This recipe is something I turn to again. And again. And again. It's virtually no-fail, and I've created so many different versions of this same basic recipe, that the cookbook falls open right to the "scones" page on it's own (the opposite page bears the recipe for baking powder biscuits - another favorite at Silly Goose Farm). The preface of this recipe says it all: "Think of scones as British biscuits. They are made in a manner similar to biscuits and, in fact, share biscuits' buttery-layered texture, but their name, their shape, and the fact that they're served with tea rather than gravy lift them to the level of fancier fare." There are many ways to prepare scones. You can add basically anything to them (chocolate, dried fruit, whatever your mood presents), and serve them in many ways (in the American style, with coffee and jam, or Brit-like with tea and clotted cream). This recipe comes from none other than our beloved Jooolia (you must say it as you hum, and as if you've had a martini or two, in the classic Julia way), via Baking With Julia, written by Doria Greenspan.
Makes 12 triangular or 24 rolled scones
3 cups all-purpose flour
1/2 cup sugar
2 1/2 teaspoons baking powder
1/2 teaspoon baking soda
3/4 teaspoon salt
1 1/2 sticks (6 ounces) cold unsalted butter, cut into small pieces
1 cup (approximately) buttermilk
1 tablespoon grated orange or lemon zest
1/2 stick (2 ounces) unsalted butter, melted, for brushing*
1/4 cup sugar, for dusting**
4 tablespoons jam or jelly and/or 4 tablespoons diced or small plump dried fruits, such as currants, raisins, apricots, or figs for filling (optional)***
1. Position the over racks to divide the oven in to thirds and preheat the over to 425 degrees Fahrenheit.
2. In a medium bowl, stir the flour, sugar, baking powder, baking soda, and salt together with a fork. Add the cold butter pieces and, using your fingertips (the first choice), a pastry blender, or two knives, work the butter into the dry ingredients until the mixture resembles coarse cornmeal. It's OK if some largish pieces of butter remain - they'll add to the scones' flakiness.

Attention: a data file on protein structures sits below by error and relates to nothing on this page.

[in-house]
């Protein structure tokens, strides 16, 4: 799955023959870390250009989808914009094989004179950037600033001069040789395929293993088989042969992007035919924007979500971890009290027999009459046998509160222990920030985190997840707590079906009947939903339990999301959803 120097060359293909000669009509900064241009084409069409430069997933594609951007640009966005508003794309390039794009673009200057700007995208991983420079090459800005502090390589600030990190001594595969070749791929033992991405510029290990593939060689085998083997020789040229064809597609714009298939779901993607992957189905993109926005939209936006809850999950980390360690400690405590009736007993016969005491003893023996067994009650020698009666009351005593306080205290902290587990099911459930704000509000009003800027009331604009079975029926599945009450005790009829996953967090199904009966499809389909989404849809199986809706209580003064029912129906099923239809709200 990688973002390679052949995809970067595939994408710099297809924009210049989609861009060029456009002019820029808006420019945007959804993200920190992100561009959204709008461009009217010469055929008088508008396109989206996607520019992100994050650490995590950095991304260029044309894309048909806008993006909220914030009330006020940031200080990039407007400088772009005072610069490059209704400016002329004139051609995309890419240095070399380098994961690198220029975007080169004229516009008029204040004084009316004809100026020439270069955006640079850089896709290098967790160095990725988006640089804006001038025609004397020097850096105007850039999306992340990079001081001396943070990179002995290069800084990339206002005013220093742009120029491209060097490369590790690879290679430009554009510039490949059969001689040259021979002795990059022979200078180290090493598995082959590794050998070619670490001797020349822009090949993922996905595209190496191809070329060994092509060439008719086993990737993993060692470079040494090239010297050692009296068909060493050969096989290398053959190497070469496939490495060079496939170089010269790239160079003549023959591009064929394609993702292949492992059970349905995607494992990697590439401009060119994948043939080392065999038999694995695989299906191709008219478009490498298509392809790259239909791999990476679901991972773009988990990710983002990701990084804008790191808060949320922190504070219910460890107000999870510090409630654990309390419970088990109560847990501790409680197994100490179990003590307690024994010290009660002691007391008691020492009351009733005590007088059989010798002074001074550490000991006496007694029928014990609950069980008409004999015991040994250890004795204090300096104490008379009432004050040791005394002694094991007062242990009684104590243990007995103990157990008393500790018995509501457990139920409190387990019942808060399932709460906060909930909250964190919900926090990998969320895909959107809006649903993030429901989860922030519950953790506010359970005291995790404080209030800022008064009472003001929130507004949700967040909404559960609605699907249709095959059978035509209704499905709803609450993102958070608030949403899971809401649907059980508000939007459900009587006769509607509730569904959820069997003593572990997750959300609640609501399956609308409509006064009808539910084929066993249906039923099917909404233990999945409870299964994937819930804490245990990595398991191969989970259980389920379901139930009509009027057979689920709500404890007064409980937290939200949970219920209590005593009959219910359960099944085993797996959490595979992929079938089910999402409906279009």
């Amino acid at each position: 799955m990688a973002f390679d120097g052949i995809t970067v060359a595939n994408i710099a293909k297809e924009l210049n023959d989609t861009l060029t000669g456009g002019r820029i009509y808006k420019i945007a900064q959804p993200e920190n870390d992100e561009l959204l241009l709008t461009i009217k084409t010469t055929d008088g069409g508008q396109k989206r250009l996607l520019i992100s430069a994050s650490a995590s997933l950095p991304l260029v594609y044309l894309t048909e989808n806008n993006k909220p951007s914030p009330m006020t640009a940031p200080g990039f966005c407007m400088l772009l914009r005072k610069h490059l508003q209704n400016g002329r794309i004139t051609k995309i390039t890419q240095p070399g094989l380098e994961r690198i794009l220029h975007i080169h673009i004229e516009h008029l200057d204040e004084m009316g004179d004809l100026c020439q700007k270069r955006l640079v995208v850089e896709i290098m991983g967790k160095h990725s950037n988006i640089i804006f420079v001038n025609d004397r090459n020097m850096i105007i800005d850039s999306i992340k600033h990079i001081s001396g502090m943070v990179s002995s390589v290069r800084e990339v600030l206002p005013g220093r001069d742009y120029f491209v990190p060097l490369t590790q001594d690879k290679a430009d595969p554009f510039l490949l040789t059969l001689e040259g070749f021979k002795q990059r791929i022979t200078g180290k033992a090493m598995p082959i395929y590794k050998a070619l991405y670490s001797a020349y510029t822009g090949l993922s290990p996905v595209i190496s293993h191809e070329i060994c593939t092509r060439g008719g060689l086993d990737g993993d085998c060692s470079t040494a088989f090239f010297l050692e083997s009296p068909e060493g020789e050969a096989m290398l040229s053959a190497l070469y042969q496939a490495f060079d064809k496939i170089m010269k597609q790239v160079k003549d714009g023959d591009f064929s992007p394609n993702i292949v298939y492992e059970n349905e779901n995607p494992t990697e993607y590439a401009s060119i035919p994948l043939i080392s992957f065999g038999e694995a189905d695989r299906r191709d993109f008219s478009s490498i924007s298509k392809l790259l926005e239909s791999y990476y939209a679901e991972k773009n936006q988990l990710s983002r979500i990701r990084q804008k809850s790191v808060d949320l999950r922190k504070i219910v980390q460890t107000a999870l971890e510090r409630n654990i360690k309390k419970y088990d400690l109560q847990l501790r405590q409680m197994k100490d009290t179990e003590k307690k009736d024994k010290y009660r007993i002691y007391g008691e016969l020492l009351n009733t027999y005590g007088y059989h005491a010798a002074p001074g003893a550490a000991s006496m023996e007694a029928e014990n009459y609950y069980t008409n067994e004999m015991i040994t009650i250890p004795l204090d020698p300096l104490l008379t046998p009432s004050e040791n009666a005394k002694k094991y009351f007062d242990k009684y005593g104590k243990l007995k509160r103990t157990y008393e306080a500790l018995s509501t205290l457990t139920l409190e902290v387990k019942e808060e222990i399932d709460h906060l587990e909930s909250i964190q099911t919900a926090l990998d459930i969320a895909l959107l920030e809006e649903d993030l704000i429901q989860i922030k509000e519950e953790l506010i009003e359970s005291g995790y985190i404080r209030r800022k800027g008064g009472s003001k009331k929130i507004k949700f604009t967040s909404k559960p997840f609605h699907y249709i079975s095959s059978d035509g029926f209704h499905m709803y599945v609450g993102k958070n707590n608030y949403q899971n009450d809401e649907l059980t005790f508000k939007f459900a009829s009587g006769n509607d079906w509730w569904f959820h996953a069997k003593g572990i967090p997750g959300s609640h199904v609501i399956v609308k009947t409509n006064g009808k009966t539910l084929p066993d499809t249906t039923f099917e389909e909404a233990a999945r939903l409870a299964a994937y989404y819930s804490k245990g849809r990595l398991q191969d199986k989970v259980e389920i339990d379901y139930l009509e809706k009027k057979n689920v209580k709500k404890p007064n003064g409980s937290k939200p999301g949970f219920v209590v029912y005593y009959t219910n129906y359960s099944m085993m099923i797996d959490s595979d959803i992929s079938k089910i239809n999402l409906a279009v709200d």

3. Pour in 1 cup buttermilk, toss in the zest, and mix with the fork only until the ingredients are just moistened - you'll have a soft dough with a rough look. (If the dough looks dry, add another tablespoon of buttermilk.) Gather the dough into a ball, pressing it gently so that it holds together, turn it out onto a lightly floured work surface, and knead it very briefly - a dozen turns should do it. Cut the dough in half.
4. To make triangular-shaped scones: Roll one piece of the dough into a 1/2-inch-thick circle that is about 7 inches across. Brush the dough with half of the melted butter, sprinkle with 2 tablespoon of the sugar, and cut the circle into 6 triangles. Place the scones on an ungreased baking sheet and set aside while you roll our the rest of the dough.
5. To make rolled scones: Roll one piece of dough into a strip that is 12 inches long and 1/2 inch thick (the piece will not be very wide.) Spread the strip with half of the melted butter and dust with half of the sugar.
If you want to spread the roll with jam and/or sprinkle it with dried fruits, now's the time to do so; leave a narrow border on a long edge bare. Roll the strip up from a long side like a jelly roll, pinch the seam closed and turn the roll seam side down. Cut the roll in half and cut each piece into six 1-inch-wide roll-ups. Place the rolled scones cut side down on an ungreased baking sheet, leaving a little space between each one. Repeat with the remaining dough.
6. Bake the scones for 10 to 12 minutes, until both the tops and bottoms are golden. Transfer the scones to a rack and cool slightly. These are best served warm but are just fine at room temperature.
7. If you're not going to eat the scones the day they are made, wrap them airtight and freeze; they'll stay fresh for a month. To serve, defrost the scones at room temperature in their wrappers, then unwrap and reheat on a baking sheet for 5 minutes at 350 degrees Fahrenheit.
*I use a simple egg wash (1 egg and a tablespoon of milk, cream or water, beaten together) in place of the melted butter, brushed on top of the scones just before baking to give a beautiful golden sheen.
**I like using Demerara, or raw, sugar for this type of baking. When sprinkled on top of the scones, it adds a subtle crunch without deterring from the flakiness.
***I added about 5 ounces of chocolate chips to the scones for a little extra "deliciousity." Be sure to use a good-quality chocolate, as lesser brands often contain high amounts of vegetable wax which causes the chocolate to not melt thoroughly.
This cake stand was a wonderful Christmas present from my darling husband, and can be found here